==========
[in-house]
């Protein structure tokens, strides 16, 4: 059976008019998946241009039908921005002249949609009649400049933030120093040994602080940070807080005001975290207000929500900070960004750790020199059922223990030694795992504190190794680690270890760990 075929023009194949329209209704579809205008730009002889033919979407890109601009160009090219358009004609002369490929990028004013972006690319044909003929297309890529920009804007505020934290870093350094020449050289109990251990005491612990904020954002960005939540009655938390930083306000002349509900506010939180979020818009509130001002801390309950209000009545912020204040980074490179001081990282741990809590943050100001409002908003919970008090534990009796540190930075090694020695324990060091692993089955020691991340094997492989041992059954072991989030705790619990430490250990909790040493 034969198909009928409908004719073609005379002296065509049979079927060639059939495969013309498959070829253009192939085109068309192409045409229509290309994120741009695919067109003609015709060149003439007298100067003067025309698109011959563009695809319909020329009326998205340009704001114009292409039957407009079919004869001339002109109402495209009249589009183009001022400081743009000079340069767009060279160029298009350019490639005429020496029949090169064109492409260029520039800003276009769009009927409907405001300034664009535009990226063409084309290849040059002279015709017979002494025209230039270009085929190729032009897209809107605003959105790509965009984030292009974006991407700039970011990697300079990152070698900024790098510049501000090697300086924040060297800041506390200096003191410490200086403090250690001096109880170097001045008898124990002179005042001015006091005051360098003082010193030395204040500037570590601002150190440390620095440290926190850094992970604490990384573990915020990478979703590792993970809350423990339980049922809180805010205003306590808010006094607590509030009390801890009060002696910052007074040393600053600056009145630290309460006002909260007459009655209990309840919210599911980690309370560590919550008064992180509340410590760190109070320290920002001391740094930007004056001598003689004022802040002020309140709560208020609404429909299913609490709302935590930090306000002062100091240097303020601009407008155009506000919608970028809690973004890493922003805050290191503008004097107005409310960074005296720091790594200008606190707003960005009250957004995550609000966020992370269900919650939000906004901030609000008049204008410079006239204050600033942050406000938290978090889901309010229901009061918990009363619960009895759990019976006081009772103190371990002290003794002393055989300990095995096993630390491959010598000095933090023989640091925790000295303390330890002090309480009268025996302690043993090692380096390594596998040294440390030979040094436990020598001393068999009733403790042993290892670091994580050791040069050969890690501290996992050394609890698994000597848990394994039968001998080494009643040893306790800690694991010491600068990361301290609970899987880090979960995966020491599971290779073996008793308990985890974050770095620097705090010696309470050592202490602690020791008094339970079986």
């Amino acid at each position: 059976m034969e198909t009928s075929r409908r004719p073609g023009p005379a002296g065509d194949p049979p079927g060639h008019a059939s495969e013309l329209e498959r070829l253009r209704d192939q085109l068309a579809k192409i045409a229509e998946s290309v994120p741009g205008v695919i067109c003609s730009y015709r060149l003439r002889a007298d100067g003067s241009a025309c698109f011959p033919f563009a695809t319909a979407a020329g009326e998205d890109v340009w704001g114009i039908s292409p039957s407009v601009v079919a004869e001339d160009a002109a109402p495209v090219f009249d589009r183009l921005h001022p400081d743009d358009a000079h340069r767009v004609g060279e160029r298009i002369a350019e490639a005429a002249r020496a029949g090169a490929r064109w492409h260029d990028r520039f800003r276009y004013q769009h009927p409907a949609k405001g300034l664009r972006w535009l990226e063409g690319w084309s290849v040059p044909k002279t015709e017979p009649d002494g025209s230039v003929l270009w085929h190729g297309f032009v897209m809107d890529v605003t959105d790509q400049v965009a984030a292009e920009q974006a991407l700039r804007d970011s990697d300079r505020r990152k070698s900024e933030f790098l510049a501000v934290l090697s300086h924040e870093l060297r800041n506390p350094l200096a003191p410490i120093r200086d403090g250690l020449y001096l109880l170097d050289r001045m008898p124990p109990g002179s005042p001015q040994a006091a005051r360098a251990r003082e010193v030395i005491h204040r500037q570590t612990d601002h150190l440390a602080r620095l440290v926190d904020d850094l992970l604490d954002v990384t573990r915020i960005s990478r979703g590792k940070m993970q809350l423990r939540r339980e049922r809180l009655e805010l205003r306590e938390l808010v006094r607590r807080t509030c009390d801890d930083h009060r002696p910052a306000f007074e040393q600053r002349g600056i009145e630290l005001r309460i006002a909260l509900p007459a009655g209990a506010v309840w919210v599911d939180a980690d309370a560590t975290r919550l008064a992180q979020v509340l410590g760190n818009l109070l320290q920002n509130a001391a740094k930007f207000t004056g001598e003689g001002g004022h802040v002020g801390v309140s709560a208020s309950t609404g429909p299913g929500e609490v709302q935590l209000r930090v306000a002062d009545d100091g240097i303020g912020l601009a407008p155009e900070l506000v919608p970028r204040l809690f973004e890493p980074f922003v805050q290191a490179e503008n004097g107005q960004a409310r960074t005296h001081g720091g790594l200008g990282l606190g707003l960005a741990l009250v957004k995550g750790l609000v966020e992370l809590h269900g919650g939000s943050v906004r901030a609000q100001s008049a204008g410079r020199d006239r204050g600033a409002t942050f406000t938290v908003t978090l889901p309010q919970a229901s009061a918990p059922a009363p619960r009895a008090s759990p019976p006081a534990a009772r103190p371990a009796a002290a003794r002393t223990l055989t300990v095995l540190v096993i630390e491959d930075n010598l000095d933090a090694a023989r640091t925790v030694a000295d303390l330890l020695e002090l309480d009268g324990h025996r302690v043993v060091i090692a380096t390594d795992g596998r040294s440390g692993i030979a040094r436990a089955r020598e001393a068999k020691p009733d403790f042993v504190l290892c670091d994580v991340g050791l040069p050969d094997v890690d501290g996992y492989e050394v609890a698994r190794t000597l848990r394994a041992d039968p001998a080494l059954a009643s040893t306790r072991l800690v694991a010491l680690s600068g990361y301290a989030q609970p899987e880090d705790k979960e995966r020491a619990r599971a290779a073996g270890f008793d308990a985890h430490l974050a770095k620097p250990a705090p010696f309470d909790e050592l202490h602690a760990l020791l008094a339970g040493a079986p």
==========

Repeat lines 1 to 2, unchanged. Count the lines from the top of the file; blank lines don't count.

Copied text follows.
[in-house]
């Protein structure tokens, strides 16, 4: 059976008019998946241009039908921005002249949609009649400049933030120093040994602080940070807080005001975290207000929500900070960004750790020199059922223990030694795992504190190794680690270890760990 075929023009194949329209209704579809205008730009002889033919979407890109601009160009090219358009004609002369490929990028004013972006690319044909003929297309890529920009804007505020934290870093350094020449050289109990251990005491612990904020954002960005939540009655938390930083306000002349509900506010939180979020818009509130001002801390309950209000009545912020204040980074490179001081990282741990809590943050100001409002908003919970008090534990009796540190930075090694020695324990060091692993089955020691991340094997492989041992059954072991989030705790619990430490250990909790040493 034969198909009928409908004719073609005379002296065509049979079927060639059939495969013309498959070829253009192939085109068309192409045409229509290309994120741009695919067109003609015709060149003439007298100067003067025309698109011959563009695809319909020329009326998205340009704001114009292409039957407009079919004869001339002109109402495209009249589009183009001022400081743009000079340069767009060279160029298009350019490639005429020496029949090169064109492409260029520039800003276009769009009927409907405001300034664009535009990226063409084309290849040059002279015709017979002494025209230039270009085929190729032009897209809107605003959105790509965009984030292009974006991407700039970011990697300079990152070698900024790098510049501000090697300086924040060297800041506390200096003191410490200086403090250690001096109880170097001045008898124990002179005042001015006091005051360098003082010193030395204040500037570590601002150190440390620095440290926190850094992970604490990384573990915020990478979703590792993970809350423990339980049922809180805010205003306590808010006094607590509030009390801890009060002696910052007074040393600053600056009145630290309460006002909260007459009655209990309840919210599911980690309370560590919550008064992180509340410590760190109070320290920002001391740094930007004056001598003689004022802040002020309140709560208020609404429909299913609490709302935590930090306000002062100091240097303020601009407008155009506000919608970028809690973004890493922003805050290191503008004097107005409310960074005296720091790594200008606190707003960005009250957004995550609000966020992370269900919650939000906004901030609000008049204008410079006239204050600033942050406000938290978090889901309010229901009061918990009363619960009895759990019976006081009772103190371990002290003794002393055989300990095995096993630390491959010598000095933090023989640091925790000295303390330890002090309480009268025996302690043993090692380096390594596998040294440390030979040094436990020598001393068999009733403790042993290892670091994580050791040069050969890690501290996992050394609890698994000597848990394994039968001998080494009643040893306790800690694991010491600068990361301290609970899987880090979960995966020491599971290779073996008793308990985890974050770095620097705090010696309470050592202490602690020791008094339970079986």